Sx

Acute Pelvic Pain in Women

search

Acute Pelvic Pain in Women, Acute Pelvic Pain, Pelvic Pain

  1. Menses
    1. Amenorrhea
      1. Pregnancy
      2. Imperforate Hymen
      3. Transverse vaginal septum
    2. Dysmenorrhea
      1. Endometriosis
      2. Ovarian Cyst
  2. Gastrointestinal and Urologic history
    1. See Acute Abdominal Pain history
    2. Multiple abdominal or pelvic surgeries
      1. Adenomyosis
      2. Pelvic adhesions
  3. Sexual History
    1. Sexually active
      1. Ectopic Pregnancy
      2. Spontaneous Abortion
    2. Sexually Transmitted Infection
      1. Pelvic Inflammatory Disease
    3. Fertility treatment
      1. Ovarian hyperstimulation syndrome
      2. Heterotopic pregnancy (rare)
  • Exam
  • Focal findings
  • Labs
  1. Complete Blood Count with differential
  2. Cervical swab for Gonorrhea and Chlamydia PCR
  3. Urinalysis and Urine Culture
  4. Urine Pregnancy Test
  5. C-Reactive Protein
    1. Not recommended due to non-specific, false positive which does not change management
  • Imaging
  • Non-pregnant patients
  1. Transabdominal and Transvaginal Pelvic Ultrasound
    1. Ectopic Pregnancy
    2. Tubo-Ovarian Abscess
    3. Ruptured Ovarian Cyst
    4. Urolithiasis with Hydronephrosis
    5. Large Uterine Fibroids
    6. Ovarian Torsion
      1. Specify Ultrasound order to include doppler
      2. Positive Predictive Value of 94%, but false negatives occur due to dual arterial supply
    7. Appendicitis
      1. Variable efficacy (very operator dependent)
      2. Best in thin body habitus
      3. First-line imaging for Appendicitis in pregnancy, children and adolescents
  2. CT Abdomen and Pelvis with IV contrast (and oral water)
    1. Appendicitis
    2. Diverticulitis
    3. Urolithiasis (non-contrast CT Abdomen and Pelvis)
    4. Ischemic Colitis (or other colitis)
  3. Flat and upright Abdomen (not recommended in most cases)
    1. Minimal utility due to poor Specificity and other imaging is preferred
    2. May demonstrate a few findings that direct management
      1. Abominal free air
      2. Small Bowel Obstruction
      3. Excessive stool (non-specific and does not exclude more significant pathology)
  • Imaging
  • Pregnant patients
  1. Transabdominal and Transvaginal Pelvic Ultrasound (first-line)
    1. See above under non-pregnant patients
  2. MRI Abdomen and Pelvis (second-line)
    1. If MRI unavailable, CT Abdomen and Pelvis (low exposure technique) may be considered for serious findings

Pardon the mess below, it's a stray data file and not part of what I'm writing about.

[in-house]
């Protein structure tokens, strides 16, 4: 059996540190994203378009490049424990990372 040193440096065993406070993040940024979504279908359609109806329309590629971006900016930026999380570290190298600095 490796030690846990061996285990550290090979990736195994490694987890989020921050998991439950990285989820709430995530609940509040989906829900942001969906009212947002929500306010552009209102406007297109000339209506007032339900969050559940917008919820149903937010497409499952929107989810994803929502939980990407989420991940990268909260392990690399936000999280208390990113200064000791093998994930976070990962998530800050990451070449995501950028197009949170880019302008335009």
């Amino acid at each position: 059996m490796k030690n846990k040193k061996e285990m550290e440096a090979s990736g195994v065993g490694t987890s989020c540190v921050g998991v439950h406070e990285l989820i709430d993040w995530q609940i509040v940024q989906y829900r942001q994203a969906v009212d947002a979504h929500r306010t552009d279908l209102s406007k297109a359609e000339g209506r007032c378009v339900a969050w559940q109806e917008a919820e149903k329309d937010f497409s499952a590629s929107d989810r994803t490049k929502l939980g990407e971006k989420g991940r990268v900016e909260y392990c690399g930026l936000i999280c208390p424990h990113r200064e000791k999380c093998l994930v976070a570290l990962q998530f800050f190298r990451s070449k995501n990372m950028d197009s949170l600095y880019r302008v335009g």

2. Appendicitis
    3. Diverticulitis
    4. Urolithiasis
    5. Placental Abruption (if Ultrasound non-diagnostic)
    6. Large Uterine Fibroids
    7. Hemorrhagic Ovarian Cysts
    8. Inflammatory Bowel Disease
  • Differential Diagnosis
  • Critical Causes of Acute Pelvic Pain and their most suggestive findings
  1. See Acute Pelvic Pain Causes
  2. Pelvic Inflammatory Disease
    1. Purulent endocervical discharge
    2. Abdominal Rebound Tenderness
    3. Cervical motion tenderness (does not distinguish PID from Appendicitis or Ectopic Pregnancy)
  3. Ectopic Pregnancy
    1. Pelvic Ultrasound with any non-cystic, extraovarian Adnexal Mass
    2. bHCG >1000 to 1500 mIU (or local discriminatory values)
  4. Appendicitis
    1. Right Lower Quadrant Abdominal Pain
    2. Pain location transitions from periumbilical area to right lower quadrant
    3. Fever
    4. Psoas Sign
    5. Abdominal Rebound Tenderness
  • Evaluation
  1. Start with History, Exam and Labs as above
  2. Pregnancy Test positive
    1. Obtain trausvaginal Ultrasound and bHCG
    2. See Ectopic Pregnancy for protocol based on:
      1. Ultrasound findings
      2. bHCG discriminatory value of 1500 mIU
  3. Urinalysis suggestive of Urinary Tract Infection
    1. Urine Culture
    2. Treat as Urinary Tract Infection or Pyelonephritis
  4. Hematuria (not due to Vaginal Bleeding)
    1. Consider Ultrasound for Hydronephrosis
    2. CT Abdomen and Pelvis via stone protocol to evaluate for Urolithiasis
  5. Right Lower Quadrant Abdominal Pain
    1. Consult with general surgery
    2. Appendectomy without imaging for classic Appendicitis symptoms and signs
    3. CT Abdomen and Pelvis with IV contrast (Ultrasound or MRI if pregnant) if diagnosis unclear
  6. Transvaginal Ultrasound to evaluate other conditions
    1. Findings suggestive of Pelvic Inflammatory Disease
      1. Evaluate for Tuboovarian Abscess
      2. Treat for Pelvic Inflammatory Disease if clinical findings suggest regardless of Ultrasound findings
    2. Pelvic mass on examination
    3. Suspected Ovarian Torsion
    4. Pelvic Pain not explained by alternative diagnoses (see Pelvic Pain causes)